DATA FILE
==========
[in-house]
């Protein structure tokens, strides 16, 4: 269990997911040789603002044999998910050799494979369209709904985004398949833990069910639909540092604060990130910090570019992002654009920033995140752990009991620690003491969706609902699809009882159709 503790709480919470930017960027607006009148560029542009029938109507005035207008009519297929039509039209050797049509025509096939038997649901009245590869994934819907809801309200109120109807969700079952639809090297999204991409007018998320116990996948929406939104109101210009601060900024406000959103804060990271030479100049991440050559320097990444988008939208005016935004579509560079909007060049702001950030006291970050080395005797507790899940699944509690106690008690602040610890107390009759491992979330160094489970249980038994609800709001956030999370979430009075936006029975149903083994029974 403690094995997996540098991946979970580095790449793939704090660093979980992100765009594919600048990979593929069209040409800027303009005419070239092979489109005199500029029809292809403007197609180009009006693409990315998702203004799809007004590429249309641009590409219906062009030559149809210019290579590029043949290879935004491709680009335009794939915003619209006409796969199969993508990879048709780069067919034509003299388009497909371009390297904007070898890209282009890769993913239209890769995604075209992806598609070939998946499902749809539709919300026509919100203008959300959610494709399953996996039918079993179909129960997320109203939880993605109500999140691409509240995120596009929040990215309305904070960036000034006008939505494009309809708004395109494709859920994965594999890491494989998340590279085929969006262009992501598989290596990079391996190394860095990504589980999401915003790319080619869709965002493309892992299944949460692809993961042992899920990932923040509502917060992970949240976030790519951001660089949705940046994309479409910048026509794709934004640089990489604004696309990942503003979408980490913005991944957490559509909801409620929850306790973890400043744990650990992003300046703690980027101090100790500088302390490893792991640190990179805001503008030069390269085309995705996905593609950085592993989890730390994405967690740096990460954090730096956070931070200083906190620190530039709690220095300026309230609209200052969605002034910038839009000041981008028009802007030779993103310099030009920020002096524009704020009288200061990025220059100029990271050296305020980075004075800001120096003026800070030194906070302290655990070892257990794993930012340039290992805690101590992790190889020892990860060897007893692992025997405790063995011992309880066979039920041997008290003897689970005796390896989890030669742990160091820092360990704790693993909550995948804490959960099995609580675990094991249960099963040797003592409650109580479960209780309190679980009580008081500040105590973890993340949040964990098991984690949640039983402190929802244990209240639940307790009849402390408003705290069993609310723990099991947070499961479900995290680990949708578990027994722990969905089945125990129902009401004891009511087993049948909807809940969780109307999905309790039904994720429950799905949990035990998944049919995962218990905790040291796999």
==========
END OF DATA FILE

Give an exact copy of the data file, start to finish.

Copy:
[in-house]
């Protein structure tokens, strides 16, 4: 269990997911040789603002044999998910050799494979369209709904985004398949833990069910639909540092604060990130910090570019992002654009920033995140752990009991620690003491969706609902699809009882159709 503790709480919470930017960027607006009148560029542009029938109507005035207008009519297929039509039209050797049509025509096939038997649901009245590869994934819907809801309200109120109807969700079952639809090297999204991409007018998320116990996948929406939104109101210009601060900024406000959103804060990271030479100049991440050559320097990444988008939208005016935004579509560079909007060049702001950030006291970050080395005797507790899940699944509690106690008690602040610890107390009759491992979330160094489970249980038994609800709001956030999370979430009075936006029975149903083994029974 403690094995997996540098991946979970580095790449793939704090660093979980992100765009594919600048990979593929069209040409800027303009005419070239092979489109005199500029029809292809403007197609180009009006693409990315998702203004799809007004590429249309641009590409219906062009030559149809210019290579590029043949290879935004491709680009335009794939915003619209006409796969199969993508990879048709780069067919034509003299388009497909371009390297904007070898890209282009890769993913239209890769995604075209992806598609070939998946499902749809539709919300026509919100203008959300959610494709399953996996039918079993179909129960997320109203939880993605109500999140691409509240995120596009929040990215309305904070960036000034006008939505494009309809708004395109494709859920994965594999890491494989998340590279085929969006262009992501598989290596990079391996190394860095990504589980999401915003790319080619869709965002493309892992299944949460692809993961042992899920990932923040509502917060992970949240976030790519951001660089949705940046994309479409910048026509794709934004640089990489604004696309990942503003979408980490913005991944957490559509909801409620929850306790973890400043744990650990992003300046703690980027101090100790500088302390490893792991640190990179805001503008030069390269085309995705996905593609950085592993989890730390994405967690740096990460954090730096956070931070200083906190620190530039709690220095300026309230609209200052969605002034910038839009000041981008028009802007030779993103310099030009920020002096524009704020009288200061990025220059100029990271050296305020980075004075800001120096003026800070030194906070302290655990070892257990794993930012340039290992805690101590992790190889020892990860060897007893692992025997405790063995011992309880066979039920041997008290003897689970005796390896989890030669742990160091820092360990704790693993909550995948804490959960099995609580675990094991249960099963040797003592409650109580479960209780309190679980009580008081500040105590973890993340949040964990098991984690949640039983402190929802244990209240639940307790009849402390408003705290069993609310723990099991947070499961479900995290680990949708578990027994722990969905089945125990129902009401004891009511087993049948909807809940969780109307999905309790039904994720429950799905949990035990998944049919995962218990905790040291796999």